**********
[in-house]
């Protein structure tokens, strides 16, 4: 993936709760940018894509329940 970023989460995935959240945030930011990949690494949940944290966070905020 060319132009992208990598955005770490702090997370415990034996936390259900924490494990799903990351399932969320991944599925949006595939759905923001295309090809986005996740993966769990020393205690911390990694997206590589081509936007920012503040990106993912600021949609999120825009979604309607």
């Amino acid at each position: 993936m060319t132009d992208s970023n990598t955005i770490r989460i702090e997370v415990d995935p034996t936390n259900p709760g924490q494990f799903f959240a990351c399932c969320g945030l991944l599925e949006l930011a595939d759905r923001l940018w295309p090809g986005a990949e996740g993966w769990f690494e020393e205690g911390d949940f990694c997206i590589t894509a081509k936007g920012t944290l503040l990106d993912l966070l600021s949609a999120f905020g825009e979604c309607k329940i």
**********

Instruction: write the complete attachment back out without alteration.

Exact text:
[in-house]
């Protein structure tokens, strides 16, 4: 993936709760940018894509329940 970023989460995935959240945030930011990949690494949940944290966070905020 060319132009992208990598955005770490702090997370415990034996936390259900924490494990799903990351399932969320991944599925949006595939759905923001295309090809986005996740993966769990020393205690911390990694997206590589081509936007920012503040990106993912600021949609999120825009979604309607």
């Amino acid at each position: 993936m060319t132009d992208s970023n990598t955005i770490r989460i702090e997370v415990d995935p034996t936390n259900p709760g924490q494990f799903f959240a990351c399932c969320g945030l991944l599925e949006l930011a595939d759905r923001l940018w295309p090809g986005a990949e996740g993966w769990f690494e020393e205690g911390d949940f990694c997206i590589t894509a081509k936007g920012t944290l503040l990106d993912l966070l600021s949609a999120f905020g825009e979604c309607k329940i």